I need to add the disclaimer that I have always connected the trinity with the multiple aspects of the Goddess and other pagan figures and the way many dates and stories match up due to the efforts to 'convert' others. So I have always understood the attraction to earth-based religions and done my fair share of research, despite still being a practicing Lutheran. I am just open minded and accepting of other points of view that way. I can see that this book might bother or offend those that are not open to other religions or paths, but I do not think that most individuals that fall into that category would bother picking up a book with the word Goddess in the title expect in the desire to find something to be offended by.
I would recommend The Goddess in Every Girl: Develop Your Feminine Power to all girls, and mothers, with either an open mind or a learning towards earth based religion. The tools and affirmations that females are powerful and beautiful in their own right, regardless of what our size, shape, color, language, or economic standing. Even if you want to substitute aspects of your own religion for some of the move towards the Goddess, the larger message and the tools offered can help most girls find a healthy attitude about themselves and the world around them.
The Goddess in Every Girl by M.J. Abadie champions a matriarchal culture. While I agree that women’s voices and wisdom are tragically missing from recorded history, I think in the 21st century we need to break free from the matriarch/patriarch duality. Sure there are often HUGE politics involved in patriarchal religion and mythology—who’s in charge—but there is also much spiritual wisdom embedded in the stories. AND, although matriarchal societies are traditionally peaceful ones, I believe that they are not exempt from power struggle. I do not want to swing the other way and raise a man-hater. Although it seems to be the human tendency to be reactionary, I think it is essential in our time to break free of that pendulum and exercise our free will—to create what we dream.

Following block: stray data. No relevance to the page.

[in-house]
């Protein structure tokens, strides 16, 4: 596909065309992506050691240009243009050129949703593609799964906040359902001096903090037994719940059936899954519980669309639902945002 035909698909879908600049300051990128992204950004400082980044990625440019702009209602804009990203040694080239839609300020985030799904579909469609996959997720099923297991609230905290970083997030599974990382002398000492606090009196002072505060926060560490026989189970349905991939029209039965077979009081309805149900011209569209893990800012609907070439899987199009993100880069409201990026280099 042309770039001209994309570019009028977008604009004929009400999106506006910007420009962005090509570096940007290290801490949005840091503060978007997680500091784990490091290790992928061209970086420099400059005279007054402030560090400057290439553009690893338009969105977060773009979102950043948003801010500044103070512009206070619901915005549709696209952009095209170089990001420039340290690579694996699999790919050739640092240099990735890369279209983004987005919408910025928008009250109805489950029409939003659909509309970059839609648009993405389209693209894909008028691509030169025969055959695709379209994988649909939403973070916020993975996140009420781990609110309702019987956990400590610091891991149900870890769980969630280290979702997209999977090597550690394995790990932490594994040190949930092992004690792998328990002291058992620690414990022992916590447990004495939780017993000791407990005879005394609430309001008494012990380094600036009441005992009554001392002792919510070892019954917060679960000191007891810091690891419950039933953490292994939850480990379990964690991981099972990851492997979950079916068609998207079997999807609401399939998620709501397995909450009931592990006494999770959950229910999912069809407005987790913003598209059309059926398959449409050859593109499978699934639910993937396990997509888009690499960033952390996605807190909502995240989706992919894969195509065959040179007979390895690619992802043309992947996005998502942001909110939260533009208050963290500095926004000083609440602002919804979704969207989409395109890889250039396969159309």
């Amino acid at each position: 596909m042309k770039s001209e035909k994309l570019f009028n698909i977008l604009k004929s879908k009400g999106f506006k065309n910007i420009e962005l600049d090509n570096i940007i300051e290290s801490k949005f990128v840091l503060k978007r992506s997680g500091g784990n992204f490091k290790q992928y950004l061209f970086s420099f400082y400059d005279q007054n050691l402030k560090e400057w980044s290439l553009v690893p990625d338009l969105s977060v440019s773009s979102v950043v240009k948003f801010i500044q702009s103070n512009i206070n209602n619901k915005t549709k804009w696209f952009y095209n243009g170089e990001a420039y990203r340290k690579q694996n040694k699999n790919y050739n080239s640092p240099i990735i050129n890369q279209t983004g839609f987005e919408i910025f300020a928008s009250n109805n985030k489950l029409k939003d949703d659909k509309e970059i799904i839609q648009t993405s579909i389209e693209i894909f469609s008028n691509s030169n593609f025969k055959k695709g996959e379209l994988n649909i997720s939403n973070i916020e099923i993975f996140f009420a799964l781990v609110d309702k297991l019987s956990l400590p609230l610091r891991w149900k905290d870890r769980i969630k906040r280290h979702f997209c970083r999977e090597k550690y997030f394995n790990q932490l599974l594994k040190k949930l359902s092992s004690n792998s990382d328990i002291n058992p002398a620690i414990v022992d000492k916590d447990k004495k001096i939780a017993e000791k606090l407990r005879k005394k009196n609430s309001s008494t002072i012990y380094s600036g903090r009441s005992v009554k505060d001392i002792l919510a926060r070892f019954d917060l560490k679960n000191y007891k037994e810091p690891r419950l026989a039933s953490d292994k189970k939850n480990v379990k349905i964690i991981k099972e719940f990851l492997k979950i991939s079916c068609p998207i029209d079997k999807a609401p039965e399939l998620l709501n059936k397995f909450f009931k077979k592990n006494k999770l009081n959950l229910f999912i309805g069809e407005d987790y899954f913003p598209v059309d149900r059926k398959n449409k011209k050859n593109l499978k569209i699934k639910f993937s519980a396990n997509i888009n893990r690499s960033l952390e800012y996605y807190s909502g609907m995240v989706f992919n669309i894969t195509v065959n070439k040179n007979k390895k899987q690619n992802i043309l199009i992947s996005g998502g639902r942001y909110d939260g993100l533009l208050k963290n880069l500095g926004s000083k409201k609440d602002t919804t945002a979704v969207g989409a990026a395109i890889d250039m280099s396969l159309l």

I love the spirit and wisdom in M.J. Abadie’s writing. And, even though the book is one-sided, I still think it’s an empowering read—for the older, discerning teen. Hopefully more books like this will be written to empower ALL young people, regardless of gender. Maybe that’s why I really liked The Thundering Years by Julie Tallard Johnson; I highly recommend it.
Every 13 year old girl should read this. The scholarship may be faulty and the reader needs to be warned that this is not all proven fact - but then again neither is a lot of what she's learning in school! So start her questioning everything.
Self esteem will rise and rise. I would have loved this book's meditations, journaling, art projects, astrological information, body image work so much at age 11 or 15. I loved it now so much at age 37 that I have read it three times in one year. I wish I could give it to all my friends who have a teenage daughter. It's just wonderful.
This book is aimed at teens, but it did have some interesting history and tips for empowering ourselves as women. I did feel it was a bit negative toward males, albeit mostly historically. I think this is a good read if you can take all the information with a grain of salt.